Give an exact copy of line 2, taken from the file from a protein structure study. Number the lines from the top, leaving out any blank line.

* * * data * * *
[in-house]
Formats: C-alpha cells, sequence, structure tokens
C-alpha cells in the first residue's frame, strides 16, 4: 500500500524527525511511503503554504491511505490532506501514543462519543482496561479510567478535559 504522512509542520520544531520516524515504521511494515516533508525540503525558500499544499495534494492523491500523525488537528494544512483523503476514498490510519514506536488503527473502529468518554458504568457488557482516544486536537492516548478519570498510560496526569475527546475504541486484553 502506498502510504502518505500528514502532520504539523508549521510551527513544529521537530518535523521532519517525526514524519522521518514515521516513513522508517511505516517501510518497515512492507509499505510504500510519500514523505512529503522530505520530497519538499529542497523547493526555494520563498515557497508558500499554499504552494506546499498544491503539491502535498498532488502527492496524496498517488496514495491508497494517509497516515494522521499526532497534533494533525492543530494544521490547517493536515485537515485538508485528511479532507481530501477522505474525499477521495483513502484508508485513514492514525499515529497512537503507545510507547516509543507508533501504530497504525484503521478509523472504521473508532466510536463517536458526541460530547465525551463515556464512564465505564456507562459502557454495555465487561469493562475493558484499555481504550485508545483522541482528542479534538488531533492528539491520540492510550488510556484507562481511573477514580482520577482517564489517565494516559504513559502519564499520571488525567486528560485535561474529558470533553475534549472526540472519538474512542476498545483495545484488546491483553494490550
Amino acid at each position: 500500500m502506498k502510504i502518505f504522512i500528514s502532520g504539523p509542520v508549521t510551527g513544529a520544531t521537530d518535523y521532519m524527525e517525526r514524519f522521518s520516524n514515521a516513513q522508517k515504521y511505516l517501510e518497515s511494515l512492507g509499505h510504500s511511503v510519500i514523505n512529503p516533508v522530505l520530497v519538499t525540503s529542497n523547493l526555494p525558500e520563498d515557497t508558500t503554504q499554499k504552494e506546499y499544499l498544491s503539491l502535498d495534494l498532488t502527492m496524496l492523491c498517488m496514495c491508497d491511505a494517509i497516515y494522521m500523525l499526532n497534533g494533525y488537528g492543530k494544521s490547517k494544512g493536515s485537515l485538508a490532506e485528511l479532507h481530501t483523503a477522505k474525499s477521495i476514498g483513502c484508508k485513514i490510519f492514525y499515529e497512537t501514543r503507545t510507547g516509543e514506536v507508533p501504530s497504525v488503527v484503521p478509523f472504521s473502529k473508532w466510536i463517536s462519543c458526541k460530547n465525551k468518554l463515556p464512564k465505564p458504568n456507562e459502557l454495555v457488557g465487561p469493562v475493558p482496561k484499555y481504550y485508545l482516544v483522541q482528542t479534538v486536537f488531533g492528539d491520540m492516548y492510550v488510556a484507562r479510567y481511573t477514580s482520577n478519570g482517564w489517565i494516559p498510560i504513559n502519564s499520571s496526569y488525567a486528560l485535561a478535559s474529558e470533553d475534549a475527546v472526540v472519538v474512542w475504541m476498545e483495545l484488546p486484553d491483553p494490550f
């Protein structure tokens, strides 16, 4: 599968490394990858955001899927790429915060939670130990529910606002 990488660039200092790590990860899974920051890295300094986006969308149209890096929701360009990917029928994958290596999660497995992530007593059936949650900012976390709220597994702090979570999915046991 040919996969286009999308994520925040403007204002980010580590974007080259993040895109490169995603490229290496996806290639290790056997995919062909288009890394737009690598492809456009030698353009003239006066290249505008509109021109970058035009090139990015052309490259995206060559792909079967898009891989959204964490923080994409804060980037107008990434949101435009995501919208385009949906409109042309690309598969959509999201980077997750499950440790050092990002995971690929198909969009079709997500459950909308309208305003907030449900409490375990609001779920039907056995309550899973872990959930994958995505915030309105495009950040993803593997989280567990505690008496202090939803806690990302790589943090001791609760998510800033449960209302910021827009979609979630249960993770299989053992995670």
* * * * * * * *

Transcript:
Formats: C-alpha cells, sequence, structure tokens